Connecting the Dots
Changing demographics in the United States – along with the continued growth of soccer in the United States at all levels over the past ten years now makes soccer a game that is becoming more pervasive in everyday life. The growth of Major League Soccer (MLS) is just one example of how the game has grown in the United States and how it’s been embraced by people and mainstream media. With that said, the critical mass needed to promote soccer’s metaphor in the United States is present! Note, while most metaphors evolve in our culture over a long period, write George Lakoff & Mark Johnson, many are imposed upon us by people in power – political leaders, religious leaders, business leaders, advertisers, the media, etc.
Perhaps we have an idea whose time has come!
One More Global Dot to Connect
Soccer’s metaphor represents a natural opportunity for organizations in the United States to link-up with their global partners for understanding what genuine team collaboration really looks like on the business field. After all, we’re talking about linking or applying a global game to a global business world.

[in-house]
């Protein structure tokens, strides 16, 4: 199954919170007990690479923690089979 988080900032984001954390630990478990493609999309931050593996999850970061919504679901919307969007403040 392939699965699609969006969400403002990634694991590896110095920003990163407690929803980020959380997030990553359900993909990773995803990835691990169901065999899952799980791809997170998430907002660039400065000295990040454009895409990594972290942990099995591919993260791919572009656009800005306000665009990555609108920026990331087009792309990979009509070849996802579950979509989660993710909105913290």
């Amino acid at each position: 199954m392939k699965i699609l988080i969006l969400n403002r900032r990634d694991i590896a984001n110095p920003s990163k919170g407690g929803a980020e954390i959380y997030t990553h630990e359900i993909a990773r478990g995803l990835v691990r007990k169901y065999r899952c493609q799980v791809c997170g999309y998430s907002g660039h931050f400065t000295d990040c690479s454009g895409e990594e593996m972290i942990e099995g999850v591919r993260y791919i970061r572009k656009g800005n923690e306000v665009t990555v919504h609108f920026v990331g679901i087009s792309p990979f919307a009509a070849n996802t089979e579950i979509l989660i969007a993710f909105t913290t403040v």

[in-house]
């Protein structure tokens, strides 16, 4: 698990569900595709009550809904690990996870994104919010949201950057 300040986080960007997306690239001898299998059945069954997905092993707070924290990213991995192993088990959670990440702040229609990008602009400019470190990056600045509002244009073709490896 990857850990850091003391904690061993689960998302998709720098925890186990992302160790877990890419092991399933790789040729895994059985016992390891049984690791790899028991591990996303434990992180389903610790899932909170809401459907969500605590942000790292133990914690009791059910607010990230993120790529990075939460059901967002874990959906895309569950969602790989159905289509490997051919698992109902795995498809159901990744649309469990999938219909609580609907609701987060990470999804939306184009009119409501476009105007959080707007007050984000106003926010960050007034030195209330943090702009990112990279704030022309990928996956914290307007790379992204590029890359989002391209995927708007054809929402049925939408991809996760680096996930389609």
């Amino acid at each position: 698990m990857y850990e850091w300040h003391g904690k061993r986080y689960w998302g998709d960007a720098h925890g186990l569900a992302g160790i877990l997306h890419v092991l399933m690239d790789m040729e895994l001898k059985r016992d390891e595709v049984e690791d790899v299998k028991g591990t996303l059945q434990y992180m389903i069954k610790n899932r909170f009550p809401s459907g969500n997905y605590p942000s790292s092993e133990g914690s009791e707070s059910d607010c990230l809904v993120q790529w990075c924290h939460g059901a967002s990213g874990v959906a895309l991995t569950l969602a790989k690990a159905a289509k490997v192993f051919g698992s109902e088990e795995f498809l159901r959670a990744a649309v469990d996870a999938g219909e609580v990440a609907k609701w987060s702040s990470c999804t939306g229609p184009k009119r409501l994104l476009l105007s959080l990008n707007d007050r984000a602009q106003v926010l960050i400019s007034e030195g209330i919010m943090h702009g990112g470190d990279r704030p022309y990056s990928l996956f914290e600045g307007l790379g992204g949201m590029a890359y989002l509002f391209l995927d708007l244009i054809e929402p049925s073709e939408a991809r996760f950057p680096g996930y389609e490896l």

It’s application also helps people working across cultures negotiate meaning, write George Lakoff & Mark Johnson, where, metaphorical imagination is a crucial skill in creating rapport and in communicating the nature of the unshared experience.
Overcoming Team Development’s Challenge
Why has team development (i.e., collaboration) in the United States been an on-going challenge in organizations?
Again, a big part of the answer is tied to the metaphors used in the past to describe what leadership looks like and how employees are expected to perform. Individual performance has been the dominant message conveyed in business – via metaphor – since the early nineteenth century, appropriate to the mass production world of work. Before that, metaphors were used to promote the image of the rugged individual that has dominated the American way since the beginning.